Spring is a glorious time both in the home garden and in the bush. Flowers and birds abound, butterflies and dragonflies emerge, and the sun (usually!) shines.

The idiom ‘build it and they will come’ really does apply. By planting even a handful of indigenous plants, you’ll be supporting our vulnerable ecosystems.

Even if your garden is largely productive or is a tiny courtyard, there’s no reason you can’t bring a little bit of the bush in. Many wildflowers do really well in pots, and lots are fabulous at attracting pollinators.

Banyule City Council has 4 great biodiversity posters available for download on their website, including one showing indigenous plants with both common and botanical names.

If you go out spotting wildflowers, or other local plants and want to know what they are, the citizen scientist (free) iNaturalist phone app is a great tool with some great AI built in that guesses what you’re looking at and shows you pictures of that plant, insect, animal etc. The VicFlora database is another excellent free online resource – but can be a little daunting to newcomers. For those who like seeing things in hard copy, the Flora of Melbourne by Marilyn Bull is an excellent book. The library has a couple of copies.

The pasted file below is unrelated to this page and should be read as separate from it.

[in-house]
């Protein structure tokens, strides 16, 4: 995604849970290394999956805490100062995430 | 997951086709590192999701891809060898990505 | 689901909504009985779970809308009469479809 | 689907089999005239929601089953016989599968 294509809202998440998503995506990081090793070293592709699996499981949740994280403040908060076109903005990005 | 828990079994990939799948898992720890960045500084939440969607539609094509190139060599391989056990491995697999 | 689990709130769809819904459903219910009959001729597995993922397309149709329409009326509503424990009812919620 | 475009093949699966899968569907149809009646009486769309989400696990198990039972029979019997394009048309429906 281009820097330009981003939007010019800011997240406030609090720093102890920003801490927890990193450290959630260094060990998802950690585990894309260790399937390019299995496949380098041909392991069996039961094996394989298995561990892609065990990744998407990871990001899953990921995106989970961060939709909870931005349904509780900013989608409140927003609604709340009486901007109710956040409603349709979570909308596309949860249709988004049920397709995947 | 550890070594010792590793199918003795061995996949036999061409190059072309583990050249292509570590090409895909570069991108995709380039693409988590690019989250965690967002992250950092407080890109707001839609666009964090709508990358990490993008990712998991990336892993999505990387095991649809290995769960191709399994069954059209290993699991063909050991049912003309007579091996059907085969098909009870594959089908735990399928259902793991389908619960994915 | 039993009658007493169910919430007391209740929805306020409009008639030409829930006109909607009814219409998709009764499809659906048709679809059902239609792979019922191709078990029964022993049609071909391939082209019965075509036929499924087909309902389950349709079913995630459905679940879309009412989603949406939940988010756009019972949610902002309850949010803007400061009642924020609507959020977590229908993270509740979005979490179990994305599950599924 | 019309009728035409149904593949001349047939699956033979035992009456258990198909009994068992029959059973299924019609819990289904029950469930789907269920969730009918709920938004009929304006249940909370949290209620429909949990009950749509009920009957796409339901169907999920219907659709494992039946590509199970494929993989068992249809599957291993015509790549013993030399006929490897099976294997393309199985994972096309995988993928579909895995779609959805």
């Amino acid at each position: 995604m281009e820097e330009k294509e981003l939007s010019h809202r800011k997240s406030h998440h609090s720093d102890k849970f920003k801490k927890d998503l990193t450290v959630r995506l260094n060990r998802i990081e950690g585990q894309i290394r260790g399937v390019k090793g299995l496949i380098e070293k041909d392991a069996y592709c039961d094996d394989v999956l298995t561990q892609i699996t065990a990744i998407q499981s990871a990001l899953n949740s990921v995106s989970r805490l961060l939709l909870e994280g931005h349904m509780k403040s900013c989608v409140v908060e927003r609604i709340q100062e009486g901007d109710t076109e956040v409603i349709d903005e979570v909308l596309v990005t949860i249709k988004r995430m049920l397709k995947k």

Here are just some of the wildflowers indigenous to Melbourne’s north-eastern suburbs.

Words and photos by Jen Willis

Milkmaids (Burchardia umbellata)

Murrnong (Microseris lanceolata)

Wax-lip orchid (Glossodia major)

Common apple-berry (Billardiera mutabilis)

Twining fringe-lily (Thysanotus patersonii)

Wallflower orchid (Diuris orientis)

Pink fingers (Caladenia carnea)

Pink fingers (Caladenia carnea)